Special Annual Awards
2008 Campus Technology Innovators: Digital Media Training & Support
TECHNOLOGY AREA: DIGITAL MEDIA TRAINING & SUPPORT
Innovator: Ball State University
While students develop highly valuable digital expertise
that will benefit their future careers, faculty and staff
receive high-level support on an impressive scale, and the
university is fully realizing the potential of digital media
throughout the campus.
With more and more technology being introduced into the curriculum
in various disciplines across the campus, Ball State
University (IN) administrators and technologists
were seeing a real need to boost institutional expertise
in digital media software such as Apple’s Final
Cut Studio and Adobe’s Creative
Suite. The idea of student support
for faculty development projects was not new (it had
been experimentally employed on the campus in
recent years). What was new, however, was Ball
State’s unique approach of developing a Digital Corps
that would leverage a student labor pool while offering
the students certified, real-world experience. In
spring 2007, Ball State launched its Digital Corps in
earnest, using a time-tested "guild" model to bring
students up to speed on relevant software.
The Digital Corps was conceived to train student
apprentices for existing industry-standard certifications.
The university chose to use Certiport and, notably, the Apple Certified Pro and Adobe Certified
Expert/Adobe Certified Associate programs, because of their
wide recognition and the high standards of knowledge they
require. There had been attempts at creating internal exams and
standards, but it was clear that basing Digital Corps promotions
on industry-recognized certifications was the most prudent
option. Students would be able to take their knowledge-- and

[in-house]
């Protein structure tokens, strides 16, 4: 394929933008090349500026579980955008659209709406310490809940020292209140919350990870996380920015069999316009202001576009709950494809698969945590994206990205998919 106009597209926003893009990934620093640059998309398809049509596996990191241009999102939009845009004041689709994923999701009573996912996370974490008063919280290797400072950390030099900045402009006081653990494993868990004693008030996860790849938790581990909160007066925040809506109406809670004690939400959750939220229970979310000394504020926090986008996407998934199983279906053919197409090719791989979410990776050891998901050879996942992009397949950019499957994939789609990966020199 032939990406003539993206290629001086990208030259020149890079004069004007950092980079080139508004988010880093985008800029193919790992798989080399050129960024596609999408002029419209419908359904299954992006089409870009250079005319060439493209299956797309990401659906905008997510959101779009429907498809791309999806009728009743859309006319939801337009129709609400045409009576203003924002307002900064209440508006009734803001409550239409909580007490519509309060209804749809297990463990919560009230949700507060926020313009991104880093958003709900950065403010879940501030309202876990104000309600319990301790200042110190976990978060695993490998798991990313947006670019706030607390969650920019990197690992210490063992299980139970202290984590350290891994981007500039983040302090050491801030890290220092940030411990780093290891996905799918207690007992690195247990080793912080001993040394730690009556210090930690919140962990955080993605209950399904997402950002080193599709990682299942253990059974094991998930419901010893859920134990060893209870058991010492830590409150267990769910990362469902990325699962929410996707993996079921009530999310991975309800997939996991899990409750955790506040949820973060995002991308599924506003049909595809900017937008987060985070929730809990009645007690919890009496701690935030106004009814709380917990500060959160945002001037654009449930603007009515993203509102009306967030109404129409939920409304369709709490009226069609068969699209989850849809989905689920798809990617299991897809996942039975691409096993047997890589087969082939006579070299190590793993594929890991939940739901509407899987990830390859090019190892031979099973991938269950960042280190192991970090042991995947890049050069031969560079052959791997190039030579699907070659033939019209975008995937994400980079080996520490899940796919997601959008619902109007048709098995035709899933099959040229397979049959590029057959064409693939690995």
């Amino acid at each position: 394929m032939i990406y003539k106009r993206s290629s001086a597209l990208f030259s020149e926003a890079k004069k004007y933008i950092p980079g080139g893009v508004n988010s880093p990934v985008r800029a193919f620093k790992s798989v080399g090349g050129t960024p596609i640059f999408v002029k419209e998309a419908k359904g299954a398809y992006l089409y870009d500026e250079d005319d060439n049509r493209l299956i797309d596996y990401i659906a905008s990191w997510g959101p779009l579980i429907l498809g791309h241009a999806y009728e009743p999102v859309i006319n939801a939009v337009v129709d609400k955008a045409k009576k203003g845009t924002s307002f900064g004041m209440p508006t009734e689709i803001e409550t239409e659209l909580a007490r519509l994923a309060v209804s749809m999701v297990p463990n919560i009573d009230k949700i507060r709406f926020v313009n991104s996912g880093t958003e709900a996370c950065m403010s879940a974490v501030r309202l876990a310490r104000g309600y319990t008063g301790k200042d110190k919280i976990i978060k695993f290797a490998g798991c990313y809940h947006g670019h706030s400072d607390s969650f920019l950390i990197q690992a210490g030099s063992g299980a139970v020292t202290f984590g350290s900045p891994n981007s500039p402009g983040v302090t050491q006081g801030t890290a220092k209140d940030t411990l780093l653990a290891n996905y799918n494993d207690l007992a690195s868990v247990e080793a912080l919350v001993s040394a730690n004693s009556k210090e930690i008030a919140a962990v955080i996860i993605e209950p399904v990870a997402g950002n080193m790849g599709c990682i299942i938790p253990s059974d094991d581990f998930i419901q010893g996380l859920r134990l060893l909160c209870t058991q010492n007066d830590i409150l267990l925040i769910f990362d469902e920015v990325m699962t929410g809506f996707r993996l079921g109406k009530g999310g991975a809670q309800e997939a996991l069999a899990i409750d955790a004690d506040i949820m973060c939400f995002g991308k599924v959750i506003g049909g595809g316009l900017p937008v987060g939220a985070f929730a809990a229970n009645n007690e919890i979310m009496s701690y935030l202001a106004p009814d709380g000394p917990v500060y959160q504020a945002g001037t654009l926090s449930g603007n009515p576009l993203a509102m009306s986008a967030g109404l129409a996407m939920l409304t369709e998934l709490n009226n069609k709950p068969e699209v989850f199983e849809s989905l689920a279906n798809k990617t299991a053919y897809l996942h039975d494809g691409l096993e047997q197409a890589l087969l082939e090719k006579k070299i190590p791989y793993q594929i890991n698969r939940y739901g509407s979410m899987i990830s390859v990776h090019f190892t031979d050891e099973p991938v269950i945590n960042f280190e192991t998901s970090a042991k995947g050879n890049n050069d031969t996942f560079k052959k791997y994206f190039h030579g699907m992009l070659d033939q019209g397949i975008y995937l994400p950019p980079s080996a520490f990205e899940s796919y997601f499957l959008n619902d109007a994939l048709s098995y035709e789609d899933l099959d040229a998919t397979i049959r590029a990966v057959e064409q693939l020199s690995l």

tangible proof of it-- out into the world, upon graduation.
Today there is a solid group of student-professional digital
media experts on the Ball State campus, and the university
aims to continue to expand that knowledge through a growing
body of workshops and a for-credit course that students of
any major may take, in order to learn the basics of media software.
Students are excited to work alongside faculty on media
projects and are happy to pass their knowledge along to other
students, creating an enhanced sense of community on campus
that overrides discipline borders.
The Digital Corps leverages
a student labor pool while
offering participants industrystandard
Yet there is another plus: Campus administrators and technologists
report there is growing anecdotal evidence that the
additional knowledge the Digital Corps provides on campus
is creating a trickle-down effect to the general student body.
For those who would like to examine quantifiable results, consider
this: Ball State went from zero certified experts to more
than 50 in just 10 months. Faculty appreciate the support for
in-class assignments, and various departments and institutes
appreciate the on-campus expertise. Digital media technology
is now persistent throughout the campus, and administrators
and IT leaders feel its potential is being fully realized.
Ironically, there’s been an unintended consequence of the
program that has caused real concern: According to Jonathan
Blake Huer, director of the Digital Corps, "The biggest problem
has been retaining students. As they have mastered their
respective crafts, they have been recruited by outside companies
and also by other units within the university." One Digital
Corps member, for instance, was able to combine his love
of both basketball and Final Cut Pro by getting a coveted NBA
video internship. In that case, the student did actually graduate
in absentia and is now sifting through numerous employment
offers. In other cases, there is a temptation not to follow
through toward degree completion.
The school does expect a return on its investment, however.
"We provide opportunities for Digital Corps students to attend
major conferences and software training outside the Indiana
area," explains Huer. "Some have won scholarships and we
encourage professional involvement." Yet, "Quite frankly," he
adds, "the opportunities in Muncie to learn creative applications
are few and far between. Because of this, each student who
earns travel assistance is beholden to share that knowledge."
Undeniably, the Digital Corps students now have tremendous
opportunities they might not have realized otherwise
and, ultimately, therein lies the success of the program, says
its director: Faculty and staff are benefiting, and the campus
as a whole has much greater access to digital media, but
"What really sets us apart," Huer maintains, "is that we are
investing heavily in the people side of the equation."